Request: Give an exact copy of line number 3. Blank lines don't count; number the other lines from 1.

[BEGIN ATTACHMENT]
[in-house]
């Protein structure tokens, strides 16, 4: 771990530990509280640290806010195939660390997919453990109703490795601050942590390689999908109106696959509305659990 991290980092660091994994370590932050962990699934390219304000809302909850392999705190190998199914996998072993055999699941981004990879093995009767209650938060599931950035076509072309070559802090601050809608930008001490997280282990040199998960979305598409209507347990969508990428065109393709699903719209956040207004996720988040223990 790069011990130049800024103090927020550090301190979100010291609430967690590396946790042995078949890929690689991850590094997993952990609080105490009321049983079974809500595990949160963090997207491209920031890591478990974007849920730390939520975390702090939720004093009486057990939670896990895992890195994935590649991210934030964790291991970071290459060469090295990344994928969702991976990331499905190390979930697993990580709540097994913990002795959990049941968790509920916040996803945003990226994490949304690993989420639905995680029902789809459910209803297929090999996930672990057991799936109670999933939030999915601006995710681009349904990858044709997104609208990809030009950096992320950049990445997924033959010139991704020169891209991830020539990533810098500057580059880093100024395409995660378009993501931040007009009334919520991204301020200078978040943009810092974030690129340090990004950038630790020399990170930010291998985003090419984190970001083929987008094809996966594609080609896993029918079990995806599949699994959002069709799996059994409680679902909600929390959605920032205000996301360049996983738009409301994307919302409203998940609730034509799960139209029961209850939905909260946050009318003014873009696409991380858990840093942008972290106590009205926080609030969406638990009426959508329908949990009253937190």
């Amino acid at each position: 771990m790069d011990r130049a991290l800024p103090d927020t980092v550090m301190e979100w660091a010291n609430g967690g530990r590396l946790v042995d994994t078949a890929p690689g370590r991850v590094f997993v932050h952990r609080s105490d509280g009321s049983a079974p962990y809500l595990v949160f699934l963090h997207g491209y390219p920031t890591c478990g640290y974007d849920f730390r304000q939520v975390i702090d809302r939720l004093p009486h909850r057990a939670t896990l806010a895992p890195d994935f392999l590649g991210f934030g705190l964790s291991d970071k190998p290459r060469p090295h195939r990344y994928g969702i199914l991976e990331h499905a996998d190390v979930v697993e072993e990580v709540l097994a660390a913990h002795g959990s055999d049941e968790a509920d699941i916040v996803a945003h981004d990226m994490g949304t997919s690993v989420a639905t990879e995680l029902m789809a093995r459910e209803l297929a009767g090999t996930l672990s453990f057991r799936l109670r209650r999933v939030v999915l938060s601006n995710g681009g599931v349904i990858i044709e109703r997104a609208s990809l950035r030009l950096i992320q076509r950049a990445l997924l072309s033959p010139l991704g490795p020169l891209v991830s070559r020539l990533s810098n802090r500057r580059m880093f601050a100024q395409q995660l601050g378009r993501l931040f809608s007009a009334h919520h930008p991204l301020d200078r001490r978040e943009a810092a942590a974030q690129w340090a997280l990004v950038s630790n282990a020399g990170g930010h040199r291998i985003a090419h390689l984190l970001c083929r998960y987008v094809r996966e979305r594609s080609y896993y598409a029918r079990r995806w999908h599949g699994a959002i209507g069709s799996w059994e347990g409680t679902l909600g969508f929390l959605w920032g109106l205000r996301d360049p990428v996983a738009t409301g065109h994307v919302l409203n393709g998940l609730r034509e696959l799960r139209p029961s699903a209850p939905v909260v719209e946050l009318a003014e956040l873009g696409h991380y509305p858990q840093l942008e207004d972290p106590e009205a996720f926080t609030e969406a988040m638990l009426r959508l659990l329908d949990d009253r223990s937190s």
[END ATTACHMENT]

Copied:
């Amino acid at each position: 771990m790069d011990r130049a991290l800024p103090d927020t980092v550090m301190e979100w660091a010291n609430g967690g530990r590396l946790v042995d994994t078949a890929p690689g370590r991850v590094f997993v932050h952990r609080s105490d509280g009321s049983a079974p962990y809500l595990v949160f699934l963090h997207g491209y390219p920031t890591c478990g640290y974007d849920f730390r304000q939520v975390i702090d809302r939720l004093p009486h909850r057990a939670t896990l806010a895992p890195d994935f392999l590649g991210f934030g705190l964790s291991d970071k190998p290459r060469p090295h195939r990344y994928g969702i199914l991976e990331h499905a996998d190390v979930v697993e072993e990580v709540l097994a660390a913990h002795g959990s055999d049941e968790a509920d699941i916040v996803a945003h981004d990226m994490g949304t997919s690993v989420a639905t990879e995680l029902m789809a093995r459910e209803l297929a009767g090999t996930l672990s453990f057991r799936l109670r209650r999933v939030v999915l938060s601006n995710g681009g599931v349904i990858i044709e109703r997104a609208s990809l950035r030009l950096i992320q076509r950049a990445l997924l072309s033959p010139l991704g490795p020169l891209v991830s070559r020539l990533s810098n802090r500057r580059m880093f601050a100024q395409q995660l601050g378009r993501l931040f809608s007009a009334h919520h930008p991204l301020d200078r001490r978040e943009a810092a942590a974030q690129w340090a997280l990004v950038s630790n282990a020399g990170g930010h040199r291998i985003a090419h390689l984190l970001c083929r998960y987008v094809r996966e979305r594609s080609y896993y598409a029918r079990r995806w999908h599949g699994a959002i209507g069709s799996w059994e347990g409680t679902l909600g969508f929390l959605w920032g109106l205000r996301d360049p990428v996983a738009t409301g065109h994307v919302l409203n393709g998940l609730r034509e696959l799960r139209p029961s699903a209850p939905v909260v719209e946050l009318a003014e956040l873009g696409h991380y509305p858990q840093l942008e207004d972290p106590e009205a996720f926080t609030e969406a988040m638990l009426r959508l659990l329908d949990d009253r223990s937190s």